France, according to data from Service de Protection de la Communauté Juive, has seen an 84 per cent rise in anti-Semitic violent incidents since the Hyper Cache attacks in January. According to research published earlier this year by the Kantor Centre at Tel Aviv University, attacks on Jews in Europe are at a post World War II high, with the UK seeing the highest jump in violent assaults. The vast majority of the perpetrators in all these incidents being Islamic radicals.

It is common for the attacks on Jews in Europe to be played down and to be viewed as a uniquely Jewish problem with little relevance to wider society. What the world is missing, however, is that, as has been said many times before, the attacks may start with the Jews but they never end with the Jews. Our values in the Jewish community, values of respect for human life, human dignity, diversity and equality are in common with Western liberal values, and are an outrage to the Islamic radicals.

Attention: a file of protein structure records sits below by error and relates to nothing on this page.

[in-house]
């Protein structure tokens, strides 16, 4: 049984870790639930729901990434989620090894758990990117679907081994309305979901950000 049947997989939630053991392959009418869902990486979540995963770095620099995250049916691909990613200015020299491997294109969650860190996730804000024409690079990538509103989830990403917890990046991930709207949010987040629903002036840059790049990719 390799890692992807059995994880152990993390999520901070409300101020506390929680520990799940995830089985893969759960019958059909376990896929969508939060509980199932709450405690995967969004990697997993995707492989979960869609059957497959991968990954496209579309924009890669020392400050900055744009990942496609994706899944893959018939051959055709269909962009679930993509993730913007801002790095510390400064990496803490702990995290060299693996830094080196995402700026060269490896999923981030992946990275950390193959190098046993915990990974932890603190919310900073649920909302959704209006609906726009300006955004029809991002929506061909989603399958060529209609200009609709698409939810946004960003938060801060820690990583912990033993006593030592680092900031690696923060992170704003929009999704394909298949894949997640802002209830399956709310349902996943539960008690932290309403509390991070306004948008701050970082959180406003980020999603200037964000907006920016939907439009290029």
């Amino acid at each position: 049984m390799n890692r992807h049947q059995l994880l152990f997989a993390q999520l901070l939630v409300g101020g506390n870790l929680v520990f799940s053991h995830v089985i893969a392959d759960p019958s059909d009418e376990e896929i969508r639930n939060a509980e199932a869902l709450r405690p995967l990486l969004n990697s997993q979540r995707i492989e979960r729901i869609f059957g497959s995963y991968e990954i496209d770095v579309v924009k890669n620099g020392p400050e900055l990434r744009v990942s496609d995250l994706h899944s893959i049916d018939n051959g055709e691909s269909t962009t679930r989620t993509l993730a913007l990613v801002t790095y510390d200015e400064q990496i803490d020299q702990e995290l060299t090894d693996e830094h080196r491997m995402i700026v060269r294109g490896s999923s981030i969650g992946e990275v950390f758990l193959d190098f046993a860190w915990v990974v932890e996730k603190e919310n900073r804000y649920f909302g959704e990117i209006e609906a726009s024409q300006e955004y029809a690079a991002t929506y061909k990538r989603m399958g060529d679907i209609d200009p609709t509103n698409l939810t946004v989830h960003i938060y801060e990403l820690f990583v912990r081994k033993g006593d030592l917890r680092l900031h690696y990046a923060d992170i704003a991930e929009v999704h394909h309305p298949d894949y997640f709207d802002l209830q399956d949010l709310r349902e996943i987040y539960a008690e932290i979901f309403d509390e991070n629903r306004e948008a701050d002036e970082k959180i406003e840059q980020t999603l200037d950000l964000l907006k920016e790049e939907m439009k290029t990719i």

For far too long the leaders of the big nations of the world have failed to identify adequately the threat we face. Hiding behind political correctness and clinging to an obsession with multiculturalism has not made our society safer and better integrated. We have to prevent a cult of hatred and intolerance from festering and fermenting in the heart of Europe, in the streets of Paris, London, Berlin and every major city on the continent.

It is about time world leaders face up to the challenge. These are not madmen, irrational, disenfranchised criminals. They are not no-hopers trying to escape a life of poverty and lashing out at society. They are not misguided youths outraged by Western foreign policy. They are Islamic radicals, following devoutly their radical view of a religion and creed that they believe in with all their heart and soul. They are rationally, logically and systemically acting out their world view to rid the planet of the infidels and bring about the restoration of the Islamic caliphate.

“We need to demand that our leaders show moral courage, and come out clearly and strongly to name the threat we face, that of Islamic radicalism”